Surbhi Sooni A passionate product leader and strategist.

The CIRCLES method: A PM’s guide to talking about design

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The CIRCLES Method: A PM's Guide To Talking About Design

A product manager’s responsibility is to identify the needs of their product’s users while also creating and improving the features that meets those needs. In doing so, PMs may sometimes rush straight to the solutions without fully understanding the problems these solutions will resolve. This can sometimes lead to needs that are half-met or solutions that are only partially solved.

Lewis C. Lin, an author and entrepreneur, created the CIRCLES method framework as a guideline to give complete and thoughtful responses to any design question. It is a good way to slow down the process and save PMs from jumping straight to the solution.

The product design questions are some of the most challenging to answer in a product management interview processes. The CIRCLES method provides a structure to solve these design questions accurately and ace your next PM interview.

Table of contents

What does CIRCLES stand for?

CIRCLES is an acronym that describes seven steps to solve a design problem. These linear steps are:

  1. Comprehend the situation
  2. Identify the customer
  3. Report the customer’s needs
  4. Cut though prioritization
  5. List solutions
  6. Evaluate trade-offs
  7. Summarize the recommendation

Circles Framework Elements

Let’s deep dive into each of these stages.

1. Comprehend the situation

This is the first step towards solving the design problem. The CIRCLES method suggests you should clarify as much information as possible.

You can ask the basic who, what, where, why and how questions. This allows you to comprehend the situation and grasp the context before moving further.

For example, you can ask:

  • What is it?
  • Who is it for?
  • Where does it happen?
  • Why do they need it?
  • How does it work?

If the interviewer can’t clarify these questions, you should make assumptions based on what you know and convey those assumptions to the interviewer. This allows the interviewer to correct your assumptions if they think differently.

2. Identify the customer

The CIRCLES method guidelines focus on a single customer segment during the interview that lets you propose an amazing product. During the interview, the interviewer might not be able to connect with the segment you have established. Hence, a 2X2 matrix is a powerful way to visualize your persona that lists the archetypes’ behavior, demography, needs, goals, and frustration.

4. Report the customer’s needs

In this third step, the candidate describes the customer’s need, user requirements, or use cases. Typically it is presented in a popular format called user story to capture the user needs.

It typically follows this format:

“As a [ROLE], I want [GOAL/DESIRE] so that [OUTCOME/BENEFITS].”

Report The Customer's Needs Format

The point to remember is that the user story doesn’t describe how the solution works. Nevertheless, it is popular because user stories are concise, casual, and succinct.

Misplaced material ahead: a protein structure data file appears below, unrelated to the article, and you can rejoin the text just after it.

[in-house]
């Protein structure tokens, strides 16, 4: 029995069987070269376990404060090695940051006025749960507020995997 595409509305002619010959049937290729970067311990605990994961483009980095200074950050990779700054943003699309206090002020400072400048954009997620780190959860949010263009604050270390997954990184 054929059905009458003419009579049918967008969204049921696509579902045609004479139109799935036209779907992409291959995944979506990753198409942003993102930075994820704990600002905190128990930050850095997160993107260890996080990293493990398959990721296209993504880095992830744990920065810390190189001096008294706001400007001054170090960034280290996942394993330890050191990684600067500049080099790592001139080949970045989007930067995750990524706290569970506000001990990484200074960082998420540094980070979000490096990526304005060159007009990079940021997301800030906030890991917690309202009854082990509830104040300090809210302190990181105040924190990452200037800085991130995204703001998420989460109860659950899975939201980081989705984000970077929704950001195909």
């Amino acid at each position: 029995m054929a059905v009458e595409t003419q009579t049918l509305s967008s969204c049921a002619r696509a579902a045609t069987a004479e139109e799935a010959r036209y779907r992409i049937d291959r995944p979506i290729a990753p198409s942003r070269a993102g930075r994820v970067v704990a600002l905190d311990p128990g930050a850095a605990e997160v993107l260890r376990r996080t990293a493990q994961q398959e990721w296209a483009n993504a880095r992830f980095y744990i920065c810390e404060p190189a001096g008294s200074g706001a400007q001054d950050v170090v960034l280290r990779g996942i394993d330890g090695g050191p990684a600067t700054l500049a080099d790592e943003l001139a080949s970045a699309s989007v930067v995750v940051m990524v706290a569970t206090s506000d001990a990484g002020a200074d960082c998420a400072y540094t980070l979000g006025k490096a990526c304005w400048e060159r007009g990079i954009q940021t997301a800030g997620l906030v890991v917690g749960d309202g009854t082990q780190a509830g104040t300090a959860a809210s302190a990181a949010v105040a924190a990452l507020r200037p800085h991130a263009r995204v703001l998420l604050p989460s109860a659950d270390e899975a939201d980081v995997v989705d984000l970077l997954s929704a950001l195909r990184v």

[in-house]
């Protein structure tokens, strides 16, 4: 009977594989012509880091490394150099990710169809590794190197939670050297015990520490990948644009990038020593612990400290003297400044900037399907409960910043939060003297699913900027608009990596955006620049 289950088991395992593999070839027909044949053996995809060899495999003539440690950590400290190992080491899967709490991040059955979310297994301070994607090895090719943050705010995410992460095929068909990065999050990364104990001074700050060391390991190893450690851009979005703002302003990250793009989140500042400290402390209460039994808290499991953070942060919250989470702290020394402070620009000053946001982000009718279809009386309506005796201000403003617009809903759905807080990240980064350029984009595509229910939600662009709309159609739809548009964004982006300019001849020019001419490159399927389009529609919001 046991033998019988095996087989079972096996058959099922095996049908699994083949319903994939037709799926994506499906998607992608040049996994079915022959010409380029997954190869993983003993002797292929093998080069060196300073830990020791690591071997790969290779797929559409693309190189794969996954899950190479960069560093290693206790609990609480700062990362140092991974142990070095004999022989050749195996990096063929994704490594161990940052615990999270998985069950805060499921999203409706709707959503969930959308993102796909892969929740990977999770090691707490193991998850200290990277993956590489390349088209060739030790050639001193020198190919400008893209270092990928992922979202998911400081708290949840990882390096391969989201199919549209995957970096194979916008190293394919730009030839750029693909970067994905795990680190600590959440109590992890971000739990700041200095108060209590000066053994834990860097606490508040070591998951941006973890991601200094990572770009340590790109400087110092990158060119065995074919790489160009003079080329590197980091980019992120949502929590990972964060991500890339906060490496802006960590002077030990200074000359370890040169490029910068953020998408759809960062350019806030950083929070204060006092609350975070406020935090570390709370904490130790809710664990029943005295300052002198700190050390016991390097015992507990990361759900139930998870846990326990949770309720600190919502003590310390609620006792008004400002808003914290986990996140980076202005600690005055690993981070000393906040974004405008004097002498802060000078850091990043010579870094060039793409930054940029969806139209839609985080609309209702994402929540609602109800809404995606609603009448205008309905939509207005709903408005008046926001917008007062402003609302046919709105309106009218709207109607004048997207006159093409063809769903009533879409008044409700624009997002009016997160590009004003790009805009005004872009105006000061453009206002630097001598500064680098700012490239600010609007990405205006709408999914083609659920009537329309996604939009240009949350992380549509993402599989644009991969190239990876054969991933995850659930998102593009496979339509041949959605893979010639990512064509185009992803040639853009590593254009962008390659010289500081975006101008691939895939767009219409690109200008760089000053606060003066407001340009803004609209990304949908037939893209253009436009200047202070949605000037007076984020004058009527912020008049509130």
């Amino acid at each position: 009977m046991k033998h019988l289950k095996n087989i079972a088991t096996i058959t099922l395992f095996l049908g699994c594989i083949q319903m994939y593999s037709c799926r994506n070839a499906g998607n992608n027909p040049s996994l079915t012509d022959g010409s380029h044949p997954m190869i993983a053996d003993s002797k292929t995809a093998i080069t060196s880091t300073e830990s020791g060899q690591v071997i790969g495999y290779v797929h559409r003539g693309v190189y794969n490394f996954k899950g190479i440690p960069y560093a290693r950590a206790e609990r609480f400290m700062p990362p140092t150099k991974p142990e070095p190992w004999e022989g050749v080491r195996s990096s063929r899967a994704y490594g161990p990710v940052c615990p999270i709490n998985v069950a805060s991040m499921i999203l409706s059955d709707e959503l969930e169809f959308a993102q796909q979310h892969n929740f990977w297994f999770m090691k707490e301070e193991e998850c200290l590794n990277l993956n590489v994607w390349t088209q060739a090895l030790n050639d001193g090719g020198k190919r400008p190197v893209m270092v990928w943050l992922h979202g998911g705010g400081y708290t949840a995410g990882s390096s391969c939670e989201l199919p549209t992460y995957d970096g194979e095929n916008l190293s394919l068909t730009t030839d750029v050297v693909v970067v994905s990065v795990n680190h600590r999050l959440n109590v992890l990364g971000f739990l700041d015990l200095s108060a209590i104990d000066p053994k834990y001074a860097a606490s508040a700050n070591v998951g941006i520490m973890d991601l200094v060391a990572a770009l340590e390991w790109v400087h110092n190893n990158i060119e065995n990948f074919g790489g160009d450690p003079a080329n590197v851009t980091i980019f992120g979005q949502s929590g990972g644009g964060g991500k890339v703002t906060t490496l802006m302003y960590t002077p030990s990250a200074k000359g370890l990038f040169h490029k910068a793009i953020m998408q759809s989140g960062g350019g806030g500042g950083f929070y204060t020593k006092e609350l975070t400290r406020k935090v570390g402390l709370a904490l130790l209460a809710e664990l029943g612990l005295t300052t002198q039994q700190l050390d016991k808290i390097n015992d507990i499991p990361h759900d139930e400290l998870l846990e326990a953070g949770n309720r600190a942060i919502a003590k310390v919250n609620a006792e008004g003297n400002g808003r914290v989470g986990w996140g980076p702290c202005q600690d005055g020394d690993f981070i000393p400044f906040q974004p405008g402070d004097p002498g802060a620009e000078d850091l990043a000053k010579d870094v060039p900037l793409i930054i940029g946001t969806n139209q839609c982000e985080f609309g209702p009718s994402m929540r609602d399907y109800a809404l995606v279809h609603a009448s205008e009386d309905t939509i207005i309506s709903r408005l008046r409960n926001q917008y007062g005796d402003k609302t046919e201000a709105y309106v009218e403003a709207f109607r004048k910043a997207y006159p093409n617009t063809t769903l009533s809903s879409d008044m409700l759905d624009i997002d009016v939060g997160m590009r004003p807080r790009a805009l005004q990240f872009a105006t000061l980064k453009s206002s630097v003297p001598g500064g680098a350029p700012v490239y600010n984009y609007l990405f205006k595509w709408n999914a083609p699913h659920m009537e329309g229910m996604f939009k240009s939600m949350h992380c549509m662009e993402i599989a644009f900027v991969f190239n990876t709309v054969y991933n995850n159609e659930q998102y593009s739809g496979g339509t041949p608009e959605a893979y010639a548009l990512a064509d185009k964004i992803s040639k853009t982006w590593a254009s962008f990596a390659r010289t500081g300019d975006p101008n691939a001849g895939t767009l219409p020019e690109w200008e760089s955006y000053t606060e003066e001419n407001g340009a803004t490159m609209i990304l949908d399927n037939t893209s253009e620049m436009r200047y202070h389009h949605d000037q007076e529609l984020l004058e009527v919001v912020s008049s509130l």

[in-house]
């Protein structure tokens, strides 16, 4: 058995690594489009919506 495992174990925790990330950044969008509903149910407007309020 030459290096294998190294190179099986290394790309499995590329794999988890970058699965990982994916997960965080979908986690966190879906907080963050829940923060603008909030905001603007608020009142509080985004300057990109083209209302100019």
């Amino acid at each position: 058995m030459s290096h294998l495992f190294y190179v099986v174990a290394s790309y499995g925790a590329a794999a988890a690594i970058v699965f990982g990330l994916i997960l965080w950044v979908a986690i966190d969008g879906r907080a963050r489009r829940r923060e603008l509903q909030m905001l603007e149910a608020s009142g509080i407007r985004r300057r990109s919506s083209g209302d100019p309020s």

5. Cut through prioritization

Step four of the CIRCLES method is to cut through prioritization. This is simply the backlog item that a PM prioritizes based on value, time, and effort. Especially during interviews when a candidate doesn’t have enough time to walk through multiple user cases, picking one helps narrow down the choices and showcase the ability to prioritize and make decisions.

The prioritization criteria can be subjective, unlike real-time situations with a more quantitative approach. The prioritization matrix is a better way to articulate, and think through all the criteria. Typically, a candidate can use the matrix to decide on what is important, and each criterion is weighed over the other.

6. List solutions

Once the prioritization happens, it boils down to brainstorming the solutions. Here a PM comes up with as many ideas as possible, and can narrow them down at the next stage based on the feasibility, customer, and revenue criteria.

This is the stage where one gets the opportunity to raise creative solutions, and showcase the ability of lateral and innovative thinking. Besides, there are no perfect solutions, and this approach helps to complete this stage while taking care of other underlying facts.

7. Evaluate trade-offs

This stage is critical because the PM critiques their solution based on the trade-offs and risks. Unless the trade-off is unbiased, an impressive solution might come up. Finding the right solution also depends on all listed solutions’ short- and long-term pros and cons.

8. Summarize the recommendation

It is the final step when a PM candidate summarizes the final recommendation. The interviewer might expect the summary to be clear, concise, and eager to hear why the recommended product or feature benefits the user and cite reasons for preferring the solutions over others. The candidate will only do this stage if the interviewer asks for it; hence, it is optional. The trade-off steps already highlight the pros and cons of one solution over another.

How does the CIRCLES framework apply to product management?